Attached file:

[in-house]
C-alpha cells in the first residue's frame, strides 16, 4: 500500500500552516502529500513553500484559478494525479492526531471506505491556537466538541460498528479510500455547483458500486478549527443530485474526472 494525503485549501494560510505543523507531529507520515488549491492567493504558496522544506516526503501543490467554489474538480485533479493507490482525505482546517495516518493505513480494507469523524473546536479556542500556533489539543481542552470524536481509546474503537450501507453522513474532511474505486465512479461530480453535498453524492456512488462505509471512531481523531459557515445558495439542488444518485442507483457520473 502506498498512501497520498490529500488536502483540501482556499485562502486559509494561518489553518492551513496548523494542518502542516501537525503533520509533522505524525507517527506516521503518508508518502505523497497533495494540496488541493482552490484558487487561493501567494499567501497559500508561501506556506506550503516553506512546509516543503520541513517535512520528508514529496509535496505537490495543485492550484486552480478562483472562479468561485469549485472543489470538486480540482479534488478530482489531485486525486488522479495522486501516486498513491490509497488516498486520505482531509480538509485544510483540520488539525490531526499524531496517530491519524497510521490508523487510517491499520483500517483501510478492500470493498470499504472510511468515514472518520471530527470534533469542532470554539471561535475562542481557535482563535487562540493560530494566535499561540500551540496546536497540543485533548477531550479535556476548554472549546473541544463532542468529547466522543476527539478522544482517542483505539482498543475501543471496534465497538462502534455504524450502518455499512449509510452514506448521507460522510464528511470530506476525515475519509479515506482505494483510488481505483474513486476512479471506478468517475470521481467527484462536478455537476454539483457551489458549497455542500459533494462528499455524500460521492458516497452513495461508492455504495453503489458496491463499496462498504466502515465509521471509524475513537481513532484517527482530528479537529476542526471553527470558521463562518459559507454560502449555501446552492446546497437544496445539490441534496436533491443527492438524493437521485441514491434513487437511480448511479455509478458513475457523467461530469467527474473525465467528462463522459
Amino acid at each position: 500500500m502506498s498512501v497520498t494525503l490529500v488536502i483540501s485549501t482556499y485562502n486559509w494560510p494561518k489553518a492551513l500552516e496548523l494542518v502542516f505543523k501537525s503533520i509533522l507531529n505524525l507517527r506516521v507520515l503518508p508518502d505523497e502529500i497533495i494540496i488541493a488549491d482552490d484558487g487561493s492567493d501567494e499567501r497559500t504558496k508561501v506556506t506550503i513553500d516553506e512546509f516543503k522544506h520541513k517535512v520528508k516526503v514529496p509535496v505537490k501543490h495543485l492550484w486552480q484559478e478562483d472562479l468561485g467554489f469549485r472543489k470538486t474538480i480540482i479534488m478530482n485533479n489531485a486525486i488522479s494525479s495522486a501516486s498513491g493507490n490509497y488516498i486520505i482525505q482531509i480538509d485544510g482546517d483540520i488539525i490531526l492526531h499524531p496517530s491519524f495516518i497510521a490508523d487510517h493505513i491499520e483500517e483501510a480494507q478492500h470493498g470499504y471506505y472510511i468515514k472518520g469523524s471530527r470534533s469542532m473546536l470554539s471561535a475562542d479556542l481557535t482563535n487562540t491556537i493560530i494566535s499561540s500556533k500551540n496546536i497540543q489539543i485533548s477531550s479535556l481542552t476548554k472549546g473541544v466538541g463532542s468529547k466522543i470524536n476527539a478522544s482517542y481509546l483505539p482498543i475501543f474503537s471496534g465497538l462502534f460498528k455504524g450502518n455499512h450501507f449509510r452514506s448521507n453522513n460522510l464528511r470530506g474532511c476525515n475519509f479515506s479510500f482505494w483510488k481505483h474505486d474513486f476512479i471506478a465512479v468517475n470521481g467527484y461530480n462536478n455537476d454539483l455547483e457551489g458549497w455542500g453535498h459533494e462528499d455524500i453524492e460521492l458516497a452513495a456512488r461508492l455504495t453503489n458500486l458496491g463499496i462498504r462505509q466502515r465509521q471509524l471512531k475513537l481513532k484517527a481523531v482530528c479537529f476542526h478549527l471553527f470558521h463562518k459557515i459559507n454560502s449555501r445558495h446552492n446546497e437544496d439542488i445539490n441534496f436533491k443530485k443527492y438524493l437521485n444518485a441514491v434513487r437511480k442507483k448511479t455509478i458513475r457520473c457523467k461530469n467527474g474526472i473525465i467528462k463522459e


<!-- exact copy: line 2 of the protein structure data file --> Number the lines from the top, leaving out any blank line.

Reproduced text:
C-alpha cells in the first residue's frame, strides 16, 4: 500500500500552516502529500513553500484559478494525479492526531471506505491556537466538541460498528479510500455547483458500486478549527443530485474526472 494525503485549501494560510505543523507531529507520515488549491492567493504558496522544506516526503501543490467554489474538480485533479493507490482525505482546517495516518493505513480494507469523524473546536479556542500556533489539543481542552470524536481509546474503537450501507453522513474532511474505486465512479461530480453535498453524492456512488462505509471512531481523531459557515445558495439542488444518485442507483457520473 502506498498512501497520498490529500488536502483540501482556499485562502486559509494561518489553518492551513496548523494542518502542516501537525503533520509533522505524525507517527506516521503518508508518502505523497497533495494540496488541493482552490484558487487561493501567494499567501497559500508561501506556506506550503516553506512546509516543503520541513517535512520528508514529496509535496505537490495543485492550484486552480478562483472562479468561485469549485472543489470538486480540482479534488478530482489531485486525486488522479495522486501516486498513491490509497488516498486520505482531509480538509485544510483540520488539525490531526499524531496517530491519524497510521490508523487510517491499520483500517483501510478492500470493498470499504472510511468515514472518520471530527470534533469542532470554539471561535475562542481557535482563535487562540493560530494566535499561540500551540496546536497540543485533548477531550479535556476548554472549546473541544463532542468529547466522543476527539478522544482517542483505539482498543475501543471496534465497538462502534455504524450502518455499512449509510452514506448521507460522510464528511470530506476525515475519509479515506482505494483510488481505483474513486476512479471506478468517475470521481467527484462536478455537476454539483457551489458549497455542500459533494462528499455524500460521492458516497452513495461508492455504495453503489458496491463499496462498504466502515465509521471509524475513537481513532484517527482530528479537529476542526471553527470558521463562518459559507454560502449555501446552492446546497437544496445539490441534496436533491443527492438524493437521485441514491434513487437511480448511479455509478458513475457523467461530469467527474473525465467528462463522459